Most people really don’t think much about their veins until they start noticing them, and usually not for good reasons such as varicose veins and their less noticeable cousins, spider veins.
(An exception would be for bodybuilders, for whom large, popping veins are a desirable, if somewhat risky, competitive advantage.)
We’ve noticed that many patients who come to us for a consultation to treat varicose veins and spider veins often have misconceptions about these conditions.
We compiled a list of 6 myths that will help patients better understand chronic venous insufficiency or blood pooling in veins.
Varicose veins are just a cosmetic problem.
The word “just” is what makes this a myth because varicose veins may indicate a serious underlying issue. Large ropey veins, usually in the legs, are a late-surfacing symptom for chronic venous insufficiency, or the inability of the veins to carry blood up the legs and back to the heart.
Most of the time, blood flows back and forth in veins, from extremities to the heart and back. Tiny valves in the veins make sure everything flows in one direction. When these valves collapse, blood pools–most often in the legs–and pressure builds up until the veins start to bulge.
Poor circulation is a painful, sometimes life-threatening situation that can lead to leg ulcers and deep vein thrombosis (DVT), when one or more blood clots that develop in leg veins. Left untreated, it can cause a blood clot in a lung or pulmonary embolism.
Only women get spider or varicose veins.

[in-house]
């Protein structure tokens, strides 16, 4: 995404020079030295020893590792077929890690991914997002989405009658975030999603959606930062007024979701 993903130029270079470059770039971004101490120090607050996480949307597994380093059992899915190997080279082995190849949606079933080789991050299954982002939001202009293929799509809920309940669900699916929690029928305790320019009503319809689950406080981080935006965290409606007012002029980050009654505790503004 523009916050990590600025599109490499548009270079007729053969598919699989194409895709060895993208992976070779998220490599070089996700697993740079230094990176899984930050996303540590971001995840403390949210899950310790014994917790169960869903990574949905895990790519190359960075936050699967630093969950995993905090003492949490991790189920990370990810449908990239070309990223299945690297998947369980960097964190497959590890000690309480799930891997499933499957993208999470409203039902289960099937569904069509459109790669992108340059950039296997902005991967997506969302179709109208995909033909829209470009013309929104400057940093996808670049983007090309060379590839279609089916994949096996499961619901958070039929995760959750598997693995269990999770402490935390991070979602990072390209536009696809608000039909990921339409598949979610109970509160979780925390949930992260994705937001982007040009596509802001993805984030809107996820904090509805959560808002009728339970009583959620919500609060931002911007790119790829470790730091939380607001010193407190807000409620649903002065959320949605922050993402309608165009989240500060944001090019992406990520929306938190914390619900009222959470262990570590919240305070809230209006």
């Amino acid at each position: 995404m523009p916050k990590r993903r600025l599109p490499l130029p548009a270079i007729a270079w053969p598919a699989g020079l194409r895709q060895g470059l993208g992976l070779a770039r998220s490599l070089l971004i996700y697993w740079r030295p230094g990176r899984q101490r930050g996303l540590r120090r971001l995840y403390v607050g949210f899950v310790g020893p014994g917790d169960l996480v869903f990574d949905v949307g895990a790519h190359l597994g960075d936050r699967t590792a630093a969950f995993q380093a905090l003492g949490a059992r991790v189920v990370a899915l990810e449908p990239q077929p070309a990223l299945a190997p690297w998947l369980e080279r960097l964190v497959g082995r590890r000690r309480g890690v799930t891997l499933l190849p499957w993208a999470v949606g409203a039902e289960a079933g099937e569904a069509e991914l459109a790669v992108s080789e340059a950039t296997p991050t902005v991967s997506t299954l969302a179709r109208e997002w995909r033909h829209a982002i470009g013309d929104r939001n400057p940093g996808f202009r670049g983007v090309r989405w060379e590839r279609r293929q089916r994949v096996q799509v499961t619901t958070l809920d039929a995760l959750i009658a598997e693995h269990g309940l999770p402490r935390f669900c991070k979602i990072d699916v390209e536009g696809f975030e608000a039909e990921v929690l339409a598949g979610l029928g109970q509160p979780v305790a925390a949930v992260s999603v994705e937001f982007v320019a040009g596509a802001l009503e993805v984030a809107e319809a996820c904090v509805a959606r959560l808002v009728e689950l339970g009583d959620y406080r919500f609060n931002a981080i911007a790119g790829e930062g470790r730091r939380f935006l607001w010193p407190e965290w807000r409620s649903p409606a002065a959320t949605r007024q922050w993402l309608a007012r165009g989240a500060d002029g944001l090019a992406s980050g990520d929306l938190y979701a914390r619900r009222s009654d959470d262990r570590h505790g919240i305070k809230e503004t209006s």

Pregnancy can lead to varicose veins, so in that sense, women are more likely to get spider and varicose veins but the condition itself is not related to gender.
Moreover, varicose veins:
(a) often run in families
(b) occur as people age
(c) can result from being overweight or obese
These conditions affect people of any gender.
Varicose vein treatment is pointless because the veins will come back.
Recurring varicose veins treatment isn’t as common today because treatment today is much more effective and includes follow-up care that boosts success rates.
We remove varicose veins using the VenaCure endovenous laser treatment (EVLT) developed by AngioDynamics®, an effective and minimally invasive approach. Its success rate is well over 95%, considerably better than traditional methods like surgical stripping or ligation and electrosurgery.
Then, we work with patients to address lifestyle changes to prevent a recurrence, including weight management, nutrition, and exercise.
Exercise makes veins worse.
A sedentary lifestyle contributes to the likelihood that a person will develop varicose veins. In fact, exercise can ease the causes of vein disease.
Movement helps the blood pump more effectively and leads to weight loss that can aggravate spider or varicose veins. If you’re already getting treatment for vein or circulatory problems, wear compression socks or stockings to prevent blood from pooling in the legs.
Varicose veins are always huge and ropey.
Not all varicose veins are the same. Some people have deep varicose veins inside their legs that aren’t visible. Symptoms include chronic, unexplained leg pain that should be checked out by a physician, particularly if it’s accompanied by itchiness.
Insurance won’t cover varicose vein treatment.
Insurance companies cover medically necessary procedures, which can include venous reflux disease, characterized by varicosities—the thick, twisted, and dilated parts of a varicose vein.
Some insurance companies will also consider the pain relief aspects of varicose vein treatment, as well as bleeding varicosity and dangerous swelling in the legs.